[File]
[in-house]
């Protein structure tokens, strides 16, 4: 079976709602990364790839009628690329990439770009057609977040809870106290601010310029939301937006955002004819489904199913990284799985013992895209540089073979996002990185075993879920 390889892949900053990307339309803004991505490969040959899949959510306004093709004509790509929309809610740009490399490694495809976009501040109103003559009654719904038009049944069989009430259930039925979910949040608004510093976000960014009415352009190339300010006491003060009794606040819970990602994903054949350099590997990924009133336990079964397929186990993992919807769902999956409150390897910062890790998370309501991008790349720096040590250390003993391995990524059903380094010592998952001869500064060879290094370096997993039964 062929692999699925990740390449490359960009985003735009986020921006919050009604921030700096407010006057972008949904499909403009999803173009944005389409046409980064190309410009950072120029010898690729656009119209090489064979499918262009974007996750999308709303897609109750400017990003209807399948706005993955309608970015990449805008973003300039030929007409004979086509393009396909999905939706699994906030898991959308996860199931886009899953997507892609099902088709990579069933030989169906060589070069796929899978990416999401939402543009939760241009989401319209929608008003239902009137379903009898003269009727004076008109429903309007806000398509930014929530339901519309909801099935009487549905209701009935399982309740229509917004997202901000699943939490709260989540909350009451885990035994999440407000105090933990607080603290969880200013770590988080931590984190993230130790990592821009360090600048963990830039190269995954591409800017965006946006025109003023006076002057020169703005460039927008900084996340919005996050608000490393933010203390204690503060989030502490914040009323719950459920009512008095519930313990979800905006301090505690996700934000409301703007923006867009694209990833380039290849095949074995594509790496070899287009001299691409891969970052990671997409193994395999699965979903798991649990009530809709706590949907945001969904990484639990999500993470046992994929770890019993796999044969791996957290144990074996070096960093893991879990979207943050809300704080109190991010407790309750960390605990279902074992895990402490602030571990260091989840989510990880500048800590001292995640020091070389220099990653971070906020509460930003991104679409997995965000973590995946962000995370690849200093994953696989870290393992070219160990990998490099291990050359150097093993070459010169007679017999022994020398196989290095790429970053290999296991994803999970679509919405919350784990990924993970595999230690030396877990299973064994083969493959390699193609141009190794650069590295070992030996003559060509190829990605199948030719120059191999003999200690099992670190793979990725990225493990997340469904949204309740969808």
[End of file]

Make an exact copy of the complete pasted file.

[in-house]
């Protein structure tokens, strides 16, 4: 079976709602990364790839009628690329990439770009057609977040809870106290601010310029939301937006955002004819489904199913990284799985013992895209540089073979996002990185075993879920 390889892949900053990307339309803004991505490969040959899949959510306004093709004509790509929309809610740009490399490694495809976009501040109103003559009654719904038009049944069989009430259930039925979910949040608004510093976000960014009415352009190339300010006491003060009794606040819970990602994903054949350099590997990924009133336990079964397929186990993992919807769902999956409150390897910062890790998370309501991008790349720096040590250390003993391995990524059903380094010592998952001869500064060879290094370096997993039964 062929692999699925990740390449490359960009985003735009986020921006919050009604921030700096407010006057972008949904499909403009999803173009944005389409046409980064190309410009950072120029010898690729656009119209090489064979499918262009974007996750999308709303897609109750400017990003209807399948706005993955309608970015990449805008973003300039030929007409004979086509393009396909999905939706699994906030898991959308996860199931886009899953997507892609099902088709990579069933030989169906060589070069796929899978990416999401939402543009939760241009989401319209929608008003239902009137379903009898003269009727004076008109429903309007806000398509930014929530339901519309909801099935009487549905209701009935399982309740229509917004997202901000699943939490709260989540909350009451885990035994999440407000105090933990607080603290969880200013770590988080931590984190993230130790990592821009360090600048963990830039190269995954591409800017965006946006025109003023006076002057020169703005460039927008900084996340919005996050608000490393933010203390204690503060989030502490914040009323719950459920009512008095519930313990979800905006301090505690996700934000409301703007923006867009694209990833380039290849095949074995594509790496070899287009001299691409891969970052990671997409193994395999699965979903798991649990009530809709706590949907945001969904990484639990999500993470046992994929770890019993796999044969791996957290144990074996070096960093893991879990979207943050809300704080109190991010407790309750960390605990279902074992895990402490602030571990260091989840989510990880500048800590001292995640020091070389220099990653971070906020509460930003991104679409997995965000973590995946962000995370690849200093994953696989870290393992070219160990990998490099291990050359150097093993070459010169007679017999022994020398196989290095790429970053290999296991994803999970679509919405919350784990990924993970595999230690030396877990299973064994083969493959390699193609141009190794650069590295070992030996003559060509190829990605199948030719120059191999003999200690099992670190793979990725990225493990997340469904949204309740969808």